Python Exceptions (Try…Except)

What is Exception Handling?

When executing Python code, different errors may occur: coding errors made by the programmer, errors due to wrong input, or other unforeseeable things.

When an error occurs, Python’s default exception-handling behavior kicks in: it stops the program and prints an error message.

If you don’t want this default behavior, you need to handle these exceptions.

The try and except Block

In Python, exceptions are handled using the try and except block.

Python try-except Syntax

Python executes the try block as a normal part of the program.

When an error occurs during its execution, the rest of the block is skipped and except block is executed.

Basic Examples

In below example, the try block will generate an exception, because a number is divided by zero.

Hence, the except block will be executed.

Example:

try:
    x = 1/0
except:
    print('Something went wrong.')

Output:

Something went wrong.

Python don’t just handle exceptions if they occur immediately in the try block, but also if they occur inside functions that are called in the try block.

Example:

def this_fails():
    x = 1/0

try:
    this_fails()
except Exception as e:
    print(e)

Output:

division by zero

Catch Multiple Exceptions

You can define as many except blocks as you want, to catch and handle specific exceptions.

Example: Print one message for ZeroDivisionError and another for all other errors

try:
	x = 1/0
except ZeroDivisionError:
	print('Attempt to divide by zero')
except:
	print('Something else went wrong')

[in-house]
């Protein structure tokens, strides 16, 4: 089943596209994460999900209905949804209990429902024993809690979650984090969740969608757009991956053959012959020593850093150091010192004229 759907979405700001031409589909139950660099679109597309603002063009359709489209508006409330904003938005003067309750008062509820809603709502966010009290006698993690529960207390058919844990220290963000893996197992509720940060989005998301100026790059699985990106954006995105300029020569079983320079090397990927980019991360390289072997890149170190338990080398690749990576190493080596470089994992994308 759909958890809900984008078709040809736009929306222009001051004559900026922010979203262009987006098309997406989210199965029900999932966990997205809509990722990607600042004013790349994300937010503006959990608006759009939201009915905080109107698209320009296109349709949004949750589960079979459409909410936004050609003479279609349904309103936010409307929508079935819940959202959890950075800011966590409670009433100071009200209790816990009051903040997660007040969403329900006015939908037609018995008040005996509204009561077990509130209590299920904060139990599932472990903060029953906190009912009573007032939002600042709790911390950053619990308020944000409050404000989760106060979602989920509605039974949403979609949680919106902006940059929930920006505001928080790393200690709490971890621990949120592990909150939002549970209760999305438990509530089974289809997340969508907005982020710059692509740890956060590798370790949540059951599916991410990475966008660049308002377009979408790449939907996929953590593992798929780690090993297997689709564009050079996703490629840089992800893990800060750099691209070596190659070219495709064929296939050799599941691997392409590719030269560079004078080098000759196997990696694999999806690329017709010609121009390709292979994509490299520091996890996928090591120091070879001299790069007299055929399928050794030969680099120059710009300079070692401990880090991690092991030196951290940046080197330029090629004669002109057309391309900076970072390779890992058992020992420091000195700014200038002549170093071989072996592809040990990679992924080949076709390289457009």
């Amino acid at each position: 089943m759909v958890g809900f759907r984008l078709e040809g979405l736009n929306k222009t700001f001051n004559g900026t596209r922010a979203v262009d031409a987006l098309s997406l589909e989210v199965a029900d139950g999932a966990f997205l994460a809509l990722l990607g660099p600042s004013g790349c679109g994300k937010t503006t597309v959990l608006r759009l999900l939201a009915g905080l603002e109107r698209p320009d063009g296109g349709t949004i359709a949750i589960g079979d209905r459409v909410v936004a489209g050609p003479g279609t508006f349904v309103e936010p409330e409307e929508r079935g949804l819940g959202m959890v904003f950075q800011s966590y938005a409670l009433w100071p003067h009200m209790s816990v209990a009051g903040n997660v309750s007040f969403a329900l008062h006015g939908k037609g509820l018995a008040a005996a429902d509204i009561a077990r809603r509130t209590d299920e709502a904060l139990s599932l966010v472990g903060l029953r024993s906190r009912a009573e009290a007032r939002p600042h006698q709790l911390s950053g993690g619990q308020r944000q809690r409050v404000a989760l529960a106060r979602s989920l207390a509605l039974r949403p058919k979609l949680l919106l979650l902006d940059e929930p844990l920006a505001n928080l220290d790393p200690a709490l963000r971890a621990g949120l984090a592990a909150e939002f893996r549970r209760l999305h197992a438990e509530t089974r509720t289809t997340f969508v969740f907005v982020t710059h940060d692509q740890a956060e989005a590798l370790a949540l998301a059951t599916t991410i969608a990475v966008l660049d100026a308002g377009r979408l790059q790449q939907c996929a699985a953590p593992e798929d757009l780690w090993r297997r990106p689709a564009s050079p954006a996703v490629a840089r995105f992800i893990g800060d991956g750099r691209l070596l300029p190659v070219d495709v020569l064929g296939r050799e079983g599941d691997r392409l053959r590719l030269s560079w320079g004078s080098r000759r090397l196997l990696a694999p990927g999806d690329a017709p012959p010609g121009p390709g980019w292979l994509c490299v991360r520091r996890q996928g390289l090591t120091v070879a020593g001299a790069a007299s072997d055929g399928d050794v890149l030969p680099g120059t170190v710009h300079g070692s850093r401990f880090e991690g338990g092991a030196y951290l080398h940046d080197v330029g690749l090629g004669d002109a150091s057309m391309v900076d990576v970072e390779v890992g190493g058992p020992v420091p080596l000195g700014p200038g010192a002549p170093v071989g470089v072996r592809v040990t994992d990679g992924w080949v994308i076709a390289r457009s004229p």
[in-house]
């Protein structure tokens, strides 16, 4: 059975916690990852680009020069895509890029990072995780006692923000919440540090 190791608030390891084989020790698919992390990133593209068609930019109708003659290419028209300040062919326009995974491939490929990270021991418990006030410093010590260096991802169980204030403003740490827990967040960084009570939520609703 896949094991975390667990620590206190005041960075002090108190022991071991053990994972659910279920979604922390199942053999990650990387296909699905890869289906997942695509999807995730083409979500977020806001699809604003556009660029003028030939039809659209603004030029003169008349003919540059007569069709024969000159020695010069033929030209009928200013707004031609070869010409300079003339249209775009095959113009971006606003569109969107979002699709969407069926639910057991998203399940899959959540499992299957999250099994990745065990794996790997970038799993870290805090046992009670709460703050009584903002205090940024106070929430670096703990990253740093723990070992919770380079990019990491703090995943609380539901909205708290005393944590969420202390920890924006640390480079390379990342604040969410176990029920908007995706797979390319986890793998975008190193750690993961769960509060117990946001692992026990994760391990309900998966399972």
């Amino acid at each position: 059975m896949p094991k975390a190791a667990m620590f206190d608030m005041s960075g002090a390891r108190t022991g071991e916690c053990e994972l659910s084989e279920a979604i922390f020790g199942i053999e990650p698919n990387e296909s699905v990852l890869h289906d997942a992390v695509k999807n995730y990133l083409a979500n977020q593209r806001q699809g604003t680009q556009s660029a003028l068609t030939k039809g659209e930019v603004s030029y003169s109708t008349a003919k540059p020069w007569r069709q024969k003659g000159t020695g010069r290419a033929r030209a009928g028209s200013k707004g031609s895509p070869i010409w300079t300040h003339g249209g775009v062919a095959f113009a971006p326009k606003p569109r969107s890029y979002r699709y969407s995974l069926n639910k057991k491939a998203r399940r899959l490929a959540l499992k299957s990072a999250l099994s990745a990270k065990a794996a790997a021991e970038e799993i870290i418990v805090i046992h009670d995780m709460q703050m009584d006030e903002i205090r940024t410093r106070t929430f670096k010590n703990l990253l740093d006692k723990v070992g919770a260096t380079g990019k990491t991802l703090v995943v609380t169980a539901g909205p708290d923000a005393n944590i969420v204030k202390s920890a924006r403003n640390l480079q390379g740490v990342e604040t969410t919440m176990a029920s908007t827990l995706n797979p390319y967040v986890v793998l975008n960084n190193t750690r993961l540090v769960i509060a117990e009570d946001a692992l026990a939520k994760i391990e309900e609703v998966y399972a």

Output:

Attempt to divide by zero

If you want to execute the same block of code for multiple exceptions, specify all the exceptions in a parenthesized tuple.

Example: Execute same block of code for multiple exceptions

try:
    x = 1/0
except (ZeroDivisionError, ValueError):
    print('ZeroDivisionError or ValueError is raised')
except:
    print('Something else went wrong')

Output:

ZeroDivisionError or ValueError is raised

The Else Clause

The try…except block has an optional else clause.

The else clause is executed only if no exceptions are raised.

Python try-except-else Syntax

Example:

try:
    x = 1/1
except:
    print('Something went wrong')
else:
    print('Nothing went wrong')

Output:

Nothing went wrong

The Finally Clause

The try…except block has another optional finally clause.

A finally clause is always executed, whether an exception has occurred or not.

Python Exception try-except-else-finally Syntax

Example: finally clause is always executed

try:
	x = 1/0
except:
	print('Something went wrong')
finally:
	print('Always execute this')

Output:

Something went wrong
Always execute this

Use finally clause to define clean-up actions that must be executed under all circumstances e.g. closing a file.

Example: Exception handling during file manipulation

try:
	f = open('myfile.txt')
	print(f.read())
except:
	print("Something went wrong")
finally:
	f. close()

Raising an Exception

If you want to raise an exception when a certain condition occurs, use raise keyword.

Example: Raise built-in exception ‘NameError’

raise NameError('An exception occured!')

Output:

Traceback (most recent call last):
  File "<stdin>", line 1, in <module>
NameError: An exception occured!

User-defined Exceptions

You can create your own exceptions by creating a new exception class like this:

Example: Create and raise Custom exception ‘InputError’

class InputError(Exception):
    pass

raise InputError('Custom exception')

Output:

Traceback (most recent call last):
  File "<stdin>", line 4, in <module>
InputError: Custom exception

Custom exceptions should typically be derived from the Exception class.